Keeping Silent Films Alive
Got a craving for some classics of cinema’s deep past? Want to experience pioneers in the film medium from the cosiness of your home? Roaring Twenties Cinema Brisbane will help answer your calls for excellent silent films.
Joel Archer is on a mission. Through his local screenings of silent films largely taken from their golden era in the 1920s, he hopes to expose and educate Brisbane cinema-goers to the enduring charm and quality of silent-era movies both iconic and obscure. We had a chat to him about what goes into curating these movies that are nearly a century old, the importance of film preservation, and how Roaring Twenties Cinema Brisbane is coping with their change to online screenings.
When asked about why he started this initiative, Joel made no secret to his thoughts on modern mainstream cinema and why it’s important to value the medium’s past. “Short answer: sick of Marvel movies. Long answer: I just want to bring more interesting films for curious people and to take them back to a more pure, more fascination time in film compared to today which has probably never been worse with mass franchises and sequels and very, very small amounts of originality.”
To put it lightly, Joel knows his stuff about silent films and has built up an impressive collection to share with the public. “I’ve got around probably 1600 silent films in my collection. Some of those are home video releases, others are just electronic copies or whatever I can get my hands on. So, there’s a lot to show.”
Roaring Twenties Cinema Brisbane was screening silent films monthly at the Lumen Room which was part of the former Metro Arts building on Edward St. Due to that centre closing down earlier this year, and compounded with the ongoing impacts of the coronavirus, screenings have been moved to their Facebook page, free for anyone to enjoy some nostalgic film classics. However, that social cinema experience is something Joel misses deeply. “Personally, for me, I can’t stand it, but then I’m old-fashioned. I think it’s been good to keep the community alive – that’s a positive.”
“I always used to laugh – so many people would come in with a concerned look on their face thinking, ‘god, I got to sit through two hours of silent film’, but then would come out at the end saying, ‘oh my gosh, that was so fascinating, so interesting!’”
Choosing what films go into the program is not as easy as it sounds. Joel explains: “It’s a little tricky because you have to walk the line of screening films that are exciting and new and vibrant, and those that are familiar and connectable. We always have to include something with Charlie Chaplain or Buster Keaton once a year because they connect with people. Once you build up that rapport with an audience, then you can show them a film from 1919 that’s brilliant and they’ve never heard of.”
Speaking on why these films are so timeless, Joel feels their technical limitations end up being some of their biggest strengths. After all, compromise breeds creativity, and with early film, this was most certainly the case. “I think there’s a lot of charm in them being very visual with their storytelling. And, some of them are just so innovative, so ahead of their time, and so interesting as time capsules of their era.”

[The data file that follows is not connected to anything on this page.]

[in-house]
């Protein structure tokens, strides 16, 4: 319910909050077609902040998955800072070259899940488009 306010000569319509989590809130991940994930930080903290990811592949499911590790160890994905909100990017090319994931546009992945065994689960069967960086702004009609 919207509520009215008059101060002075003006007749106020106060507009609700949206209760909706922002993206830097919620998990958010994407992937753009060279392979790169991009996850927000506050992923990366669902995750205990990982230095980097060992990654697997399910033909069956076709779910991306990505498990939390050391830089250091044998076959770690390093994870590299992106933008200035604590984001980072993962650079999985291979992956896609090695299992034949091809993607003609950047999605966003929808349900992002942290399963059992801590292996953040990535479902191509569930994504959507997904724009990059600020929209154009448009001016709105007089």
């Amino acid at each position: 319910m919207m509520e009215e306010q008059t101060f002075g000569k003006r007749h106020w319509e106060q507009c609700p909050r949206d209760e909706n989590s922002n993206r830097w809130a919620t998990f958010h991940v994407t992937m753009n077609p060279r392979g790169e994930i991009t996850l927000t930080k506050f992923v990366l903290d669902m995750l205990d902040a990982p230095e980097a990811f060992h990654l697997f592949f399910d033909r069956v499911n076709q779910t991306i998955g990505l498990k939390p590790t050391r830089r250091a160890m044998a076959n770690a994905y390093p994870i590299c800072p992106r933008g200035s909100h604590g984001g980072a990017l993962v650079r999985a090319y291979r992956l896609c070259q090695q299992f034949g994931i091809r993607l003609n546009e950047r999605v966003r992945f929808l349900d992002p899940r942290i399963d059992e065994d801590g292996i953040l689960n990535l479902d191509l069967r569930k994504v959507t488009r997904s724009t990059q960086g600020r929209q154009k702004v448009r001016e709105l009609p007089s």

Behind the joys of reliving these fascinating relics that helped shape the film industry as we know it today is a passion for preservation by righting the wrongs of the past. A large portion of films from this era simply do not exist today due to their original copies being destroyed. Film preservation wasn’t seen as a necessary task and this misguided approach has cost modern audiences the chance to experience several lost classics. It’s a tragedy that Joel knows all too well.
“There are still so many incredible films that have literally just disappeared off the face of the Earth. Australia is one of the most tragic; we have such a huge perish rate. There was a film we made in the twenties that had a huge pirate ship that went up in flames, and it looked pretty cool in the film, until you realise that pirate ship was filled up with every silent film that had been made in Australia up to that point…and they just burnt them all up.”
However, Joel explains that there is hope in recovering some of these lost treasures of film’s past. “They’re doing an amazing job with all the films they have found. I went to the world’s largest silent film festival in Italy last year and there was something like 27 new films that they had recovered and screened at that festival. That’s pretty staggering considering they’re around 100 years old!”
Returning Roaring Twenties Cinema to an actual cinema presents issues relating to cost, venue availability, and adhering to the ongoing social distancing regulations.
“When we go back, we’d look to have more diverse programming. But the problem is the (lack of) venue, and where do that, and the cost of everything. Sometimes you do shows, and you barely make a profit. That’s okay for a time, but after years it does get a bit draining. So, we’re trying to get to a place that’s not too commercial, but a bit more financially viable. That’s our goal.”
Roaring Twenties Cinema Brisbane are currently hosting online screenings of Joel’s incredibly deep silent film collection on their Facebook page. This has recently included a Buster Keaton double bill, with the next event scheduled for August 21st. So, if you have a hankering for some old-timey, black and white, brilliantly-scored greats of twenties cinema, then check out what’s coming up in their program and help keep the spirit of silent films alive.